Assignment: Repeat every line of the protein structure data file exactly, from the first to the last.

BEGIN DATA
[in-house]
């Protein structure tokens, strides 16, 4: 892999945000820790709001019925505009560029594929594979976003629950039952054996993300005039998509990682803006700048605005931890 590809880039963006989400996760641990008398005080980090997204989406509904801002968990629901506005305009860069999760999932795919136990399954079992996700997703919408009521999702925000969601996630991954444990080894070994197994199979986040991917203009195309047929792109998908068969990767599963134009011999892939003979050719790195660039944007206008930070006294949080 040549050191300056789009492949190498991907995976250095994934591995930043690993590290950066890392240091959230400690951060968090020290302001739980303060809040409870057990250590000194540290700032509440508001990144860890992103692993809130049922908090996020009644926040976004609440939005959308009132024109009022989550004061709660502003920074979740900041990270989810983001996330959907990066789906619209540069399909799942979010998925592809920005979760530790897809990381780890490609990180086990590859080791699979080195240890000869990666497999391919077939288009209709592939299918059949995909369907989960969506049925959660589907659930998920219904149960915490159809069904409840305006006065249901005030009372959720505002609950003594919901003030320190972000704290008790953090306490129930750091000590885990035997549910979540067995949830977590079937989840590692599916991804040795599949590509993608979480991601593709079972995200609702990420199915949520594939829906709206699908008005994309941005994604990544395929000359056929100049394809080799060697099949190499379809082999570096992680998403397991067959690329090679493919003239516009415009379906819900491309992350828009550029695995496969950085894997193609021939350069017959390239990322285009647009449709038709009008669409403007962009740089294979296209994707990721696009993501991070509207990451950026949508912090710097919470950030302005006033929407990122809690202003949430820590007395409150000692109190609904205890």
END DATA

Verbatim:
[in-house]
């Protein structure tokens, strides 16, 4: 892999945000820790709001019925505009560029594929594979976003629950039952054996993300005039998509990682803006700048605005931890 590809880039963006989400996760641990008398005080980090997204989406509904801002968990629901506005305009860069999760999932795919136990399954079992996700997703919408009521999702925000969601996630991954444990080894070994197994199979986040991917203009195309047929792109998908068969990767599963134009011999892939003979050719790195660039944007206008930070006294949080 040549050191300056789009492949190498991907995976250095994934591995930043690993590290950066890392240091959230400690951060968090020290302001739980303060809040409870057990250590000194540290700032509440508001990144860890992103692993809130049922908090996020009644926040976004609440939005959308009132024109009022989550004061709660502003920074979740900041990270989810983001996330959907990066789906619209540069399909799942979010998925592809920005979760530790897809990381780890490609990180086990590859080791699979080195240890000869990666497999391919077939288009209709592939299918059949995909369907989960969506049925959660589907659930998920219904149960915490159809069904409840305006006065249901005030009372959720505002609950003594919901003030320190972000704290008790953090306490129930750091000590885990035997549910979540067995949830977590079937989840590692599916991804040795599949590509993608979480991601593709079972995200609702990420199915949520594939829906709206699908008005994309941005994604990544395929000359056929100049394809080799060697099949190499379809082999570096992680998403397991067959690329090679493919003239516009415009379906819900491309992350828009550029695995496969950085894997193609021939350069017959390239990322285009647009449709038709009008669409403007962009740089294979296209994707990721696009993501991070509207990451950026949508912090710097919470950030302005006033929407990122809690202003949430820590007395409150000692109190609904205890």